“Proper fucking noise!” John Lydon declared with a crooked grin on Tuesday, facing a crowd at Club Nokia in Los Angeles for the opening night of Public Image Ltd.’s first U.S. tour in 18 years. “If you want to be mellow, that’s fine by me. If you want to squeal like a pig, that’s fucking fine by me.”
For nearly two hours, Lydon and the reformed PiL reignited loud and brooding songs from across the band’s history, in a show that doubled as a warm-up gig for the band’s Friday performance at the Coachella Music and Arts Festival. “What a fucking audience,” Lydon said happily. “The only one spitting is me.”
Lydon twice left a lasting mark on the modern evolution of rock & roll. As Johnny Rotten, he was a punk rock originator, playing frontman and instigator for the tragically short-lived Sex Pistols, and then quickly went about obliterating that movement as a post-punk pioneer at the center of the more experimental Public Image Ltd. And he did both before he even turned 21.
In 2010, Lydon appeared onstage less like a young man who might jump down your throat than immovable object, his provocative vocals rooted not only in rage but experience. He wailed with real pain during “Death Disco,” a song written as his mother was dying, as guitarist Lu Edmonds unraveled intense, ringing riffs like a loaded spring.
There were no Pistols songs played (unlike earlier tours) and none needed, as PiL operated amid swirling dark clouds of noise, emphasizing the brooding, uncompromising tone of PiL’s sound. The group’s early signature song, “Public Image,” was not far removed from the raw, straight-ahead rock of the Pistols, but with a guitar sound that became the template for U2’s the Edge and other players. “Albatross” was all post-punk gloom and slicing riffs, while the deep grooves of “Religion” were provocative and riveting, as Lydon turned toward drummer Bruce Smith and bassist Scott Firth and said: “Turn up the bass! Do you want more bass?”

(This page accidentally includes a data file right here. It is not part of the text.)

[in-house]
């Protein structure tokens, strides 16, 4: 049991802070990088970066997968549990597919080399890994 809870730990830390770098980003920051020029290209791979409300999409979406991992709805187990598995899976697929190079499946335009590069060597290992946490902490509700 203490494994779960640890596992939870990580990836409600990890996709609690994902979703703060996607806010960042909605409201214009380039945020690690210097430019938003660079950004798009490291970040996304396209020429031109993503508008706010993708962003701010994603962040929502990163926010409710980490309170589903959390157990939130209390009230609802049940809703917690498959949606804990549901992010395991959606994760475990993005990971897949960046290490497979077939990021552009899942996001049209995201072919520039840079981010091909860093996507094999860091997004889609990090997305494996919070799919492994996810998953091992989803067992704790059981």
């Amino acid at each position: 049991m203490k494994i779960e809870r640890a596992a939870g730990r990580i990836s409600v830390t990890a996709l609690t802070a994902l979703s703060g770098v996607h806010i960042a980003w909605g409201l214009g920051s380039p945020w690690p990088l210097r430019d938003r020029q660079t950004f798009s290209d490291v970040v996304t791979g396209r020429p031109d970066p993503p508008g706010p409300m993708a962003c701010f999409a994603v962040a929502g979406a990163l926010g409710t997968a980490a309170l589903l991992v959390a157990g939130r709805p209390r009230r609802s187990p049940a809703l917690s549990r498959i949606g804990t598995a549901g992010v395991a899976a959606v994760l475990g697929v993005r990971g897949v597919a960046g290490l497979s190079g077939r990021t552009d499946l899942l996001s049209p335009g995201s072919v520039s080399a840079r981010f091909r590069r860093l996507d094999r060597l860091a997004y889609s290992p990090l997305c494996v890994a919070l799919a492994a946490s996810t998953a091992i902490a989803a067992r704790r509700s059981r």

Fans sang back at the appropriate moments, as if PiL hadn’t been out of action all these years. After a shout-along to “Disappointed,” Lydon announced, “I need to take a piss and I need to catch my breath. You don’t mind if we take our break now, do ya? I’m fucking desperate!” He was back onstage after a few minutes.
Lydon has taken some abuse in recent years for appearing in a butter commercial back in Britain and for joining, and then abandoning, the cast of I’m a Celebrity, Get Me Out of Here, among other TV projects. But he’s never watered down he essential persona, and it was in full bloom amid the affectionate taunting and ranting between songs, his eyes bulging as always.
After the tribal beat and more shredding from Edmonds on a dissonant “Flowers of Romance,” Lydon leered at his fans and advised them, “Let that into your bowels!”
“This is Not A Love Song”
“Flowers of Romance”